link

Hart Council fails to achieve its own testing objectives

The dog ate Hart's homework

The dog ate Hart’s homework

Back in January 2015, Hart commissioned a piece of work to test the Local Plan New Settlement and Strategic Urban Extension options. The testing was to include a range of items including as assessment of  deliverability, a land use budget and identification and costing of major infrastructure items. However, it appears as though this work has not been completed properly, or if it has, it has not been published.

The detail of the scope and objectives is given below.  Broadly the work was to include:

The “deliverability” of a new settlement and/or urban extension (ie suitability, availability and achievability) including the identification of any barriers to development and potential means to resolve them;

The identification and indicative costing of the major infrastructure items needed
to support development in that location.

Part 1 was to include an assessment of flood risk and the production of a “broad land use budget including an estimate of the capacity of the location. This includes a review of infrastructure provision, such as SPA mitigation, open space and education”.

Part 2 was to produce “recommendations on which infrastructure items might be best delivered
through planning obligations either on site or S106 and could potentially be funded through Community Infrastructure Levy (CIL)” and it was said that part 2 would focus “on the infrastructure requirements of sites to identify likely infrastructure impacts, subsequent costs and potential funding sources”.

Many of the sites in the SHLAA have yet to be assessed by officers to give their estimate of the capacity of the new town sites including sites SHL182, 184, 186, 187 and 188.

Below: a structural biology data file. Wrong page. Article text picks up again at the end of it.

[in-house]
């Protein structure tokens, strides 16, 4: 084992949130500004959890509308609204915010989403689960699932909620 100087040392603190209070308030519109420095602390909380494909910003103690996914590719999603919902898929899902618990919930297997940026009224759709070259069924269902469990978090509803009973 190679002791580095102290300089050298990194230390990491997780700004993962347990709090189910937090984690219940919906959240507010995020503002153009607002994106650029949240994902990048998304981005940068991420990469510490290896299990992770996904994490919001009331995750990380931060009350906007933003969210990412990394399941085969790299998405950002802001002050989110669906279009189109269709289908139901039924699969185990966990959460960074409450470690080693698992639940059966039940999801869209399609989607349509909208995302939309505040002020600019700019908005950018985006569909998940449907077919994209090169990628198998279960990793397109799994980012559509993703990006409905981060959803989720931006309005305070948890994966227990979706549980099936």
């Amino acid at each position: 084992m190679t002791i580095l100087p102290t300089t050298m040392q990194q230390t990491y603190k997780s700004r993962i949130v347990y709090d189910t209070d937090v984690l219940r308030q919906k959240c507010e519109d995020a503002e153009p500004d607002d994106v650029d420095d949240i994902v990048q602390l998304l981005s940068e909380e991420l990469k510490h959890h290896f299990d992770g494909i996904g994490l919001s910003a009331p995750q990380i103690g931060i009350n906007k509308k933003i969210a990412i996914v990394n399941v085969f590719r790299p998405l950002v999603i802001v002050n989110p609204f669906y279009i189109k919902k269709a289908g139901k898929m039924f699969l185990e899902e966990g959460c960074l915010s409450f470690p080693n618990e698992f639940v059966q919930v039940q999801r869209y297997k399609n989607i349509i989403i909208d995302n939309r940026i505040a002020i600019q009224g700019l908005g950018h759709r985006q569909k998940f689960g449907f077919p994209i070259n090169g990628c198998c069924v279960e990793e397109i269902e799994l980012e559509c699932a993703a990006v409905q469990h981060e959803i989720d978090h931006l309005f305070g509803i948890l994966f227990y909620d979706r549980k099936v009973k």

No schedule of infrastructure costs has been published covering roads, bridges and tunnels.  The only thing we have had is the estimate of the costs of schools at £80-100m and the pitfully low estimate of a new motorway junction as £30m (when the J11 M4 improvements cost £65m).  We have had no indication of the sources and amounts of funding required from the various agencies and nothing about developer contributions.

Perhaps the dog ate their homework

7 reasons to oppose a new town in Hart

Which would you rather preserve - derelict eyesore or our wildlife?

Which would you rather preserve – derelict eyesore or our wildlife?

As the consultation on the Hart District Local Plan draws to a close, it is worth reiterating the main reasons why you should oppose a new town and urban extensions in Hart.

  1. They would open us up to 3,000 extra houses from Surrey Heath and Rushmoor, and we would get the worst of all worlds, a new town, urban extensions and green field dispersal.
  2. The rate of building would then be used against us in the next planning period, so the problems we create today would be compounded into the future.
  3. It would be bad strategy to commit to a new town now, when we know that the housing needs assessment is being revised, and in all likelihood it will be revise down
  4. The proposed new town location is simply not suitable, in that there isn’t enough land to create the nirvana of a self contained new settlement promised by some HDC councillors, and would lead to a giant Hartley Winchook conurbation.
  5. The infrastructure costs are astronomical, and the developer contributions will not meet these costs, thus pushing up council taxes in the future
  6. There is an alternative brownfield solution that will meet the actual needs of Hart residents through providing specialist accommodation for the elderly and affordable starter homes for the young people struggling to get on the housing ladder.
  7. Brownfield development is a more sustainable, greener alternative that will be kinder to the environment and provide infrastructure funding for our existing communities.

If you would like to ask Hart to abandon the new town alternative and create a brownfield solution to our housing needs, we urge you to respond to the Hart District Council consultation about the Local Plan and ask them to think again. We have created a dedicated consultation page and two guides to responding to the consultation that are available on the downloads below. The comments are designed to be cut and pasted into the boxes provided. It will be very powerful if you could edit the comments into your own words. Please do find time to respond to the consultation and play your part in saving our countryside.

Full version:

Responses to Local Plan Consultation

2 Minute version:

Respond to Local Plan Consultation in 2 minutes

 

 

Fleet Town Council seeks to mislead the public

Fleet Town Council Leaflet

Fleet Town Council Leaflet

Fleet Town Council have distributed a leaflet that, in our view, seeks to mislead the public.  The leaflet suggests that a new settlement in Hart would be a “long term sustainable solution to the housing and infrastructure needs” of the district as an “official recommendation”.